(CNN)With climate change top of the agenda in most countries, more people with sharp ideas than ever before are needed to combat global warming.
One Mexican company has taken that quite literally, harnessing the power of the prickly pear cactus to produce biofuel.Visit CNN.com/sport for more news, features and videos
Described as the “green gold of Mexico,” the nopal plant — already a staple in Mexican diets, medicine and cosmetics — is pureed and mixed with manure by a clean energy company called Nopalimex.The mixture is then left to decompose, a process which produces methane. Read MoreREAD: Fire destroys entire fleet of futuristic bikesREAD: The racing team aiming to clean up one of the world’s most polluted countries
Photos: The power of the prickly pear cactusIn 2015, Nopalimex became the world’s first cactus-powered plant, harnessing the power of the nopal — or prickly pear cactus — to produce biofuel.Hide Caption 1 of 6
Photos: The power of the prickly pear cactusFor years, the nopal has been a staple part of Mexican cuisine, medicine and cosmetics but now another use has been found for this multipurpose plant — powering cars.Hide Caption 2 of 6
Photos: The power of the prickly pear cactusDescribed as the “green gold of Mexico,” it is pureed and mixed with manure to produce methane, which Nopalimex are testing as an alternative to gasoline in local government vehicles.Hide Caption 3 of 6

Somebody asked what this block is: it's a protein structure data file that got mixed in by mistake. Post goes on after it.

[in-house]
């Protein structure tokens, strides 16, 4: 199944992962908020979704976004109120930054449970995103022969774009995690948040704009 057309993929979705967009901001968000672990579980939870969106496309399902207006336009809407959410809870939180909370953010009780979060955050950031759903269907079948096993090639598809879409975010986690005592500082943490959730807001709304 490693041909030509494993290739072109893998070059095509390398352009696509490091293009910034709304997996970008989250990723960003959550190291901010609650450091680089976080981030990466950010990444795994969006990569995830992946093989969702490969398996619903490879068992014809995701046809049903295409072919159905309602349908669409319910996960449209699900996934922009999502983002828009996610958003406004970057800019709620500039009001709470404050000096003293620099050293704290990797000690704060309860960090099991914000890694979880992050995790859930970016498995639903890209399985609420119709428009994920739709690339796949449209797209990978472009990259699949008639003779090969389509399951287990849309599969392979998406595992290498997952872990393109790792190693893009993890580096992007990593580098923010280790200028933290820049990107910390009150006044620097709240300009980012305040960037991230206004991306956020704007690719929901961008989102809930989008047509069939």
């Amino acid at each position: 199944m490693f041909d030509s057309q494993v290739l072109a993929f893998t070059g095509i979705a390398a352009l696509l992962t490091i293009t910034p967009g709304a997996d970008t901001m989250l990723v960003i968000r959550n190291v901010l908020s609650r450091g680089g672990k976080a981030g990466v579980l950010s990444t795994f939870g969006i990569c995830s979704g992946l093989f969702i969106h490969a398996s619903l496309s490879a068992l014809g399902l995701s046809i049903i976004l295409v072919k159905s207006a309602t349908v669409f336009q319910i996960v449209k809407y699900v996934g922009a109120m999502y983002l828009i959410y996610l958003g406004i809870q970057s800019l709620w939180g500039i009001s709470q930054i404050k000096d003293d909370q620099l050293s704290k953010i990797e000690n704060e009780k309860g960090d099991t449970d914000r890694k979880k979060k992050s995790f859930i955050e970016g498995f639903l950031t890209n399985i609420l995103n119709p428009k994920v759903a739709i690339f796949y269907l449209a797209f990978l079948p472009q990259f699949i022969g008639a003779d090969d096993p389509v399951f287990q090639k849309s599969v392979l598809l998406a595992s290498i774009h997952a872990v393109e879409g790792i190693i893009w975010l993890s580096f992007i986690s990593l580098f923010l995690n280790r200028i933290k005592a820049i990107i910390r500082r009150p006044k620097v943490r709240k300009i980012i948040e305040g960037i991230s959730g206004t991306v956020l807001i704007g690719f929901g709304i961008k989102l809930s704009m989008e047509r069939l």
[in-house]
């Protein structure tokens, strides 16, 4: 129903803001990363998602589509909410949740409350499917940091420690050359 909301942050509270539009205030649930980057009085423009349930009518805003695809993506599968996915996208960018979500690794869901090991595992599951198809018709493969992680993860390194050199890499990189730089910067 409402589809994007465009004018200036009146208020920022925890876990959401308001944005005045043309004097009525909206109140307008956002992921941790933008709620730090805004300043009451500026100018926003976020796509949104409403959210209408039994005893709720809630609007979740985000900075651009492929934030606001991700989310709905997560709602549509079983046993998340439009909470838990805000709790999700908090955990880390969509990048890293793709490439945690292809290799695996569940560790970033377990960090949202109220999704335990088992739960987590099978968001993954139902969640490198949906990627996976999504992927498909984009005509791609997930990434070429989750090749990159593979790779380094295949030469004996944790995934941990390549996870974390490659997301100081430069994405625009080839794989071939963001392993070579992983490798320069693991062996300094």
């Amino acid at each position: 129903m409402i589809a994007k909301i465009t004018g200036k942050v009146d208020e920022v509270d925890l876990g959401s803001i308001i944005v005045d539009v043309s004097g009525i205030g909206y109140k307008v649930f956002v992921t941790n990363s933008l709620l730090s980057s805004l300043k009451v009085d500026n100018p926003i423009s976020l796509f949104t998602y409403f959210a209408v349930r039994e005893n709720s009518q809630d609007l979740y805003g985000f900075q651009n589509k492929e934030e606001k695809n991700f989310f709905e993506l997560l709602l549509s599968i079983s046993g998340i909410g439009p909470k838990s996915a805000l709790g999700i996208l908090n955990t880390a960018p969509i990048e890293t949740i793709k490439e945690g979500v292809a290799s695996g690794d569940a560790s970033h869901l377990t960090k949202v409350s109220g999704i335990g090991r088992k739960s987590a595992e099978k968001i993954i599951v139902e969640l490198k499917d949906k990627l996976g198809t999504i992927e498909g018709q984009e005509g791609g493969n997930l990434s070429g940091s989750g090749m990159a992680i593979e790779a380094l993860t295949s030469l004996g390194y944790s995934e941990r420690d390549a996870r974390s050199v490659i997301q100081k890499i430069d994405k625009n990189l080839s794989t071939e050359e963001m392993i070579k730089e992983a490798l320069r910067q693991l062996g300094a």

Photos: The power of the prickly pear cactusUnlike gasoline, the nopal fuel doesn’t harm the atmosphere, producing only water and nopal waste which can be used to irrigate and fertilize crops.Hide Caption 4 of 6
Photos: The power of the prickly pear cactusThe biofuel is valued at just 12 pesos (US $0.65) per liter, around a third cheaper than the cost of regular gasoline.Hide Caption 5 of 6
Photos: The power of the prickly pear cactusCactus-fueled clean air? That’s sure to prickle the fancy of Mexicans everywhere.Hide Caption 6 of 6
Located in Michoacán, central Mexico, Nopalimex uses the methane — around eight tons daily — to fuel a machine called a biodigestor, which powers their corn chip and cactus chip production. But they have also been testing the leftover mixture in local government vehicles in the nearby city of Zitacuaro.In 2015, the company became the world’s first cactus-powered plant with the aim of finding a renewable alternative to fuel, while also creating social and economic benefits for Mexico.As long as the nopals are regularly replanted, the process is almost entirely sustainable, producing only water and nopal waste which can be used to fertilize crops.
Nopalimex say the biogas will cost just 12 pesos (US $0.65) per liter, around a third cheaper than the cost of regular gasoline and estimates the fleet of buses and cars with the modified tanks will reduce their gasoline use by at least 40%.Cactus-fueled clean air? That’s sure to prickle the fancy of Mexicans everywhere.